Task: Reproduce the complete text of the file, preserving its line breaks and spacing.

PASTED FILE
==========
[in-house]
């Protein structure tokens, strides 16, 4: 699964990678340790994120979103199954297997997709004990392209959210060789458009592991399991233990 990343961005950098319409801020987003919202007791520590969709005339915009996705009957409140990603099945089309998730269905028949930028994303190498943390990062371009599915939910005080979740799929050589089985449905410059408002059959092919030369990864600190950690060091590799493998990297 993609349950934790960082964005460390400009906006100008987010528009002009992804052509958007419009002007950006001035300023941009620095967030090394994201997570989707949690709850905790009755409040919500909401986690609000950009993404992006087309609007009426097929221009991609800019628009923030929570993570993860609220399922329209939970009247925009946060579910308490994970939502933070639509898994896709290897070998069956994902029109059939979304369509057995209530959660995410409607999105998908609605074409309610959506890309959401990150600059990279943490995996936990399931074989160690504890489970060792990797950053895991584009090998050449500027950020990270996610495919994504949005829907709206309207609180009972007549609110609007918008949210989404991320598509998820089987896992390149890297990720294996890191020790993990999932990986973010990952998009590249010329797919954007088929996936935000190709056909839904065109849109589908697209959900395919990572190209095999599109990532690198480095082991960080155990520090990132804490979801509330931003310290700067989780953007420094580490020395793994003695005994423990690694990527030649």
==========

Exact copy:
[in-house]
């Protein structure tokens, strides 16, 4: 699964990678340790994120979103199954297997997709004990392209959210060789458009592991399991233990 990343961005950098319409801020987003919202007791520590969709005339915009996705009957409140990603099945089309998730269905028949930028994303190498943390990062371009599915939910005080979740799929050589089985449905410059408002059959092919030369990864600190950690060091590799493998990297 993609349950934790960082964005460390400009906006100008987010528009002009992804052509958007419009002007950006001035300023941009620095967030090394994201997570989707949690709850905790009755409040919500909401986690609000950009993404992006087309609007009426097929221009991609800019628009923030929570993570993860609220399922329209939970009247925009946060579910308490994970939502933070639509898994896709290897070998069956994902029109059939979304369509057995209530959660995410409607999105998908609605074409309610959506890309959401990150600059990279943490995996936990399931074989160690504890489970060792990797950053895991584009090998050449500027950020990270996610495919994504949005829907709206309207609180009972007549609110609007918008949210989404991320598509998820089987896992390149890297990720294996890191020790993990999932990986973010990952998009590249010329797919954007088929996936935000190709056909839904065109849109589908697209959900395919990572190209095999599109990532690198480095082991960080155990520090990132804490979801509330931003310290700067989780953007420094580490020395793994003695005994423990690694990527030649």